Rape! 13th Hour/Review

From The Grindhouse Cinema Database

< Rape! 13th Hour

Serial rapist takes a student while being chased by a homosexual gang whose leader had become a victim of his. You don’t see synopsis like that every day. Director Yasuharu Hasebe (who was originally reluctant to follow Nikkatsu to pink cinema, but eventually ended up helming some of the genre’s most notorious achievements) continues to explore his favourite theme; a sudden change (to worse) in a norman person. In Assault! Jack the Ripper a nice guy restaurant worker turned into a mass murderer after being provoked by his girlfriend. Attacked was a story of a shy female cop who became obsessed with capturing the man who raped him and started using her own body as a bait. In Rape! 13th Hour a criminal forces a gas station worker to follow him till he discovers the pleasures of forced entry.

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Rape! 13th Hour goes pretty far. Far enough for the studio themself to think they had gone too far. However, I’d imagine the fuss was mostly for the ultra violent last 10 minutes. Which is still not to say the rest of the movie is happy go lucky entertainment. What it is, however, is an extremely slick thriller. Hasebe often accompanies violent images with classical music and here the effect really works, sometimes up to the perfection. The film also moves at fast pace with the secondary main characters not only being a hunter himself but also prey to gang that has swore to capture him. The actual main character (the gas station worker) is partly a bystander, but also has a chance to part in the action whenever he wants to. This gives the movie more depth.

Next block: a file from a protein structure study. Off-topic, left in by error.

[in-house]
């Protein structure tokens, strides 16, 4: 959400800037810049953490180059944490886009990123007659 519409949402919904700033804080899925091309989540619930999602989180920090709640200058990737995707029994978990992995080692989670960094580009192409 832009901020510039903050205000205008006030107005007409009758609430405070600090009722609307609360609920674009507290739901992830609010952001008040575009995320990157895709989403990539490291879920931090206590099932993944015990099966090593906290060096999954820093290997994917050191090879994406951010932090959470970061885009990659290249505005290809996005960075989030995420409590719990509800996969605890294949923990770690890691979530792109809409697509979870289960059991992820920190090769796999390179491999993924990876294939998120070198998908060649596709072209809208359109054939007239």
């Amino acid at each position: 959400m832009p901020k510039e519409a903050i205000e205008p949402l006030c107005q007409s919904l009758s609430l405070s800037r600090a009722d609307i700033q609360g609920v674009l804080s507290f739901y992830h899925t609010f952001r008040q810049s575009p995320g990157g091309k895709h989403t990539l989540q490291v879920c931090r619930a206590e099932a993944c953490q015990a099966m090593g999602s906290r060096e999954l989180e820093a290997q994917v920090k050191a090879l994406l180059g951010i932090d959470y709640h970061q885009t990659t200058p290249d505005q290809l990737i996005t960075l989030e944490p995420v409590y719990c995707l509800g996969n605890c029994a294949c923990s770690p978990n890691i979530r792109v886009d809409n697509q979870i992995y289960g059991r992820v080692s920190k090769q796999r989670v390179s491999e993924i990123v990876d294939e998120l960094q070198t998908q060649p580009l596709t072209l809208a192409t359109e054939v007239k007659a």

Although it’s not a psychological deep analysis that Hasebe aims at, the film feels more accomplished than the director's previous film, Assault! Jack the Ripper (1976), which had an enormous amout of potential but sacrificed half of it in the pink shrine. 13th Hour aims a little lower, but hits the target accurately and feels more compact. Every sex and rape scene is written into the story and has their effect on the character developement. Hasebe is not afraid to occasionally drift further away from the usual pink ”entertainment”. Acting is good enough and lacks the camp factor for the most part. Yudai Ishiyama is almost horrifyingly believable in the lead role. Genre fans may spot Asami Ogawa, the lead of Hasebe’s later film Attacked (1978), as one of the victims.

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Rape! 13th Hour is often mentioned as the most extreme of Nikkatsu’s violent pink films (the critical disapproval actually lead the studio to tone down their violent pink line for a few years, until the genre returned with Koyu Ohara’s Zoom Up: Rape Site in 1979). The wild reputation is a bit exaggerated, though; the violence and rapes are not overly graphic and there’s a tiny bit a dark humour to be found. The storyline and plot twists however are more or less questionable, and what’s worse, thought provoking. Metaphors for the state of the Japanese 1970’s movie industry are also not hard to find, even if the director himself denies them.

Reviewed by HungFist

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